Axon, which makes the body cameras worn by TPD officers, said it can only track when the cameras are muted or in “sleep mode” through an individual audit of the cameras.
TAMPA, Fla. — Police body cameras and their silent capabilities are expected to be discussed at tomorrow’s Tampa City Council meeting.
The Tampa Police Department will update the committee on the progress it has made in tracking officers turning off body cameras.
However, that doesn’t appear to be happening anytime soon, and that’s not the fault of the department but of Axon, the creator of the body-worn camera.
According to Tampa Police Chief Mark O’Connor, “Currently, Axon’s software does not have this capability…Since the department last appeared before City Council, we have reached out to Axon on various occasions for schedule updates realization of these functions.”
An Axon representative told 10 Tampa Bay on Wednesday that the muted video could only be tracked through a separate audit of the cameras.
“Currently, mute and sleep features are not included in these metrics from Axon Performance,” an Axon representative wrote in a statement. “However, it’s important to note that sleep and mute feature usage is captured in the device audit trail.”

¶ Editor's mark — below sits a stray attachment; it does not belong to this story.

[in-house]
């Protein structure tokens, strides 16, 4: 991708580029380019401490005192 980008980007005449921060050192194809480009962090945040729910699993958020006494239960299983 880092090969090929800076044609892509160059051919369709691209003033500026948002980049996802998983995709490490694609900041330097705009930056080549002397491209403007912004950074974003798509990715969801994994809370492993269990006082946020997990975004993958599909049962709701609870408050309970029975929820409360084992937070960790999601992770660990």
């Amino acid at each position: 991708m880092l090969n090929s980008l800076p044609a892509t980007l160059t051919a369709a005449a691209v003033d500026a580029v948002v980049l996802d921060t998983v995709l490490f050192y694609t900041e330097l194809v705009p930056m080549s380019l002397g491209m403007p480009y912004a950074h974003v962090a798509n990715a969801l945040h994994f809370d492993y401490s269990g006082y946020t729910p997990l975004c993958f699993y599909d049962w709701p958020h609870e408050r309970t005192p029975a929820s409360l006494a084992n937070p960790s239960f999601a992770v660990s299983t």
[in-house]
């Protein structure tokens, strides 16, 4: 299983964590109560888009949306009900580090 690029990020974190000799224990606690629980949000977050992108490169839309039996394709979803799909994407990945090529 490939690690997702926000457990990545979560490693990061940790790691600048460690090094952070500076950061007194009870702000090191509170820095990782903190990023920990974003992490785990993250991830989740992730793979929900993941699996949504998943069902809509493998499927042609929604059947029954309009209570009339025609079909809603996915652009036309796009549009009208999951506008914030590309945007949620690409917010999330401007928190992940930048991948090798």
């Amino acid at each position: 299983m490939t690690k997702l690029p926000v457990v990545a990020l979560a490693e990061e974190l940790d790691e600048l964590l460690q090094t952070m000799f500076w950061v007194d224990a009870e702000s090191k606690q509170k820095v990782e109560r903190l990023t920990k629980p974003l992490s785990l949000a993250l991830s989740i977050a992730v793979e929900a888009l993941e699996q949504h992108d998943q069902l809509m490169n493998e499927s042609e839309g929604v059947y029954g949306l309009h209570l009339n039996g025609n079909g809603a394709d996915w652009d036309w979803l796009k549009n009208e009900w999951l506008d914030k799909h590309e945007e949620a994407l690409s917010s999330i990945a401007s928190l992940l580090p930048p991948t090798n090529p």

In other words, the department can observe when a video is muted by reviewing any video. But there is no technology that would allow the agency to monitor how often officers turn off their body cameras while on the job.
Earlier this year, the Tampa Police Department introduced mute and “sleep” features for its body cameras, raising concerns that they could be misused during critical moments on the job.
Since the summer, the Tampa City Council has been pressuring the Tampa Police Department to track how often the cameras are in silent or sleep mode.
On November 18th, Commissioner O’Connor issued a recent update on the technical parameters, which will stop them from tracking this data for the time being.
Chief O’Connor said she implemented the mute and sleep functions at the request of the Tampa Police Benevolent Association.
“We believe police operations that operate in the light are the best operations,” said Danny Alvarez, spokesman and general counsel for the Tampa Police Benevolent Association.
Its spokesman said it allowed for discussions of private and sensitive investigations.
He has no problem with tracking mutes.
“We have no problem with that kind of transparency. In fact, I believe the officers on the street would actually think it’s been able to be traced,” Alvarez said.
Commissioner O’Connor said that until the software is improved, the department conducts regular checks to ensure that what is seen and heard on body cameras complies with TPD standards.